MIS-C/PIMS is currently considered very rare, but for those living with a rare autoinflammatory disease, saying something is “rare” may not give much comfort. Knowledge is power, so it is helpful to learn about MIS-C/PIMS, and the symptoms of COVID-19 infections to try and recognize a autoinflammatory disease flare, vs something different. It may be difficult to determine what is a viral-triggered flare, or hyperinflammation associated with COVID-19, or MIS-C/PIMS, so if there are any concerns, it is essential to contact your doctor right away, or seek urgent care or emergency care if you cannot reach your doctors easily.
Here are some helpful guidelines to always remember–no matter what virus is going around, but especially with COVID-19, as we still know so little about it:
If your or your child’s periodic fever/autoinflammatory syndrome symptoms are:
- New = CALL/SEE A DOCTOR (or NP or PA)
- Different = CALL/SEE A DOCTOR (or NP or PA)
- More severe than typical = CALL/SEE A DOCTOR (or NP or PA)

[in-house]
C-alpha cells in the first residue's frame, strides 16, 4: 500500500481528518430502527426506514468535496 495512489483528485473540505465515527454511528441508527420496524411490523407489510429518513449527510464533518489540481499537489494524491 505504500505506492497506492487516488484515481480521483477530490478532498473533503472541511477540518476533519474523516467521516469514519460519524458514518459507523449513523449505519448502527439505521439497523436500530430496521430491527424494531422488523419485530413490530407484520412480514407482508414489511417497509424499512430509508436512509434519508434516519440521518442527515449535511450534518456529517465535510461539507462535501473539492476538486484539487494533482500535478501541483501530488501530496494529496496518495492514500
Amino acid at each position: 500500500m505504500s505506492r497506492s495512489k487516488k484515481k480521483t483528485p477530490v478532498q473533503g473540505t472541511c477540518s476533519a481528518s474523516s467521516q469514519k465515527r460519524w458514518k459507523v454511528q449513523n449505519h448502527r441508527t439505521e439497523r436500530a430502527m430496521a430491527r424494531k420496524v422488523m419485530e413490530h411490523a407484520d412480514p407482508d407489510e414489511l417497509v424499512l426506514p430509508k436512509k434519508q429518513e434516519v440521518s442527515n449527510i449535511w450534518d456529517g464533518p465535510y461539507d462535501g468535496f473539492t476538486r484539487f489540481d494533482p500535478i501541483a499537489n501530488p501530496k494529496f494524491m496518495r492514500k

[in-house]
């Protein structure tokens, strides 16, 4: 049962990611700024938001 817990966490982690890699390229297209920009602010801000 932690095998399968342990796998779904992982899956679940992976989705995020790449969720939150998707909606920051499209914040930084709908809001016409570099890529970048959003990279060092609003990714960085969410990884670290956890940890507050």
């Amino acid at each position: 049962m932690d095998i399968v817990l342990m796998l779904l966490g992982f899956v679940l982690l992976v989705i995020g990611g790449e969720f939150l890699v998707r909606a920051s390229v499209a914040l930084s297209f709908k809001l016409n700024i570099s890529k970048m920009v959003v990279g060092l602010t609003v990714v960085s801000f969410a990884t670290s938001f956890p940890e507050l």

- Not responding to treatment(s) as would be typical = CALL/SEE A DOCTOR (or NP or PA)
- Concerning to you = CALL/SEE A DOCTOR (or NP or PA)
In one of the articles posted below, one doctor stated, “Because parents are afraid of coming to the hospital, they may delay bringing sick children in, which can lead to serious complications…” So, don’t be afraid to go to the ER when needed.
With COVID-19, and MIS-C/PIMS, patients can quickly become more sick, so consider calling for EMS (911 in the US) for an ambulance, if you or your child/loved one is having increased difficulty breathing, responding, or you are not confident you can drive yourself, or your loved one safely to the hospital for urgent care.
Do Children with Autoinflammatory Diseases Have an Increased Risk for MIS-C/PIMS?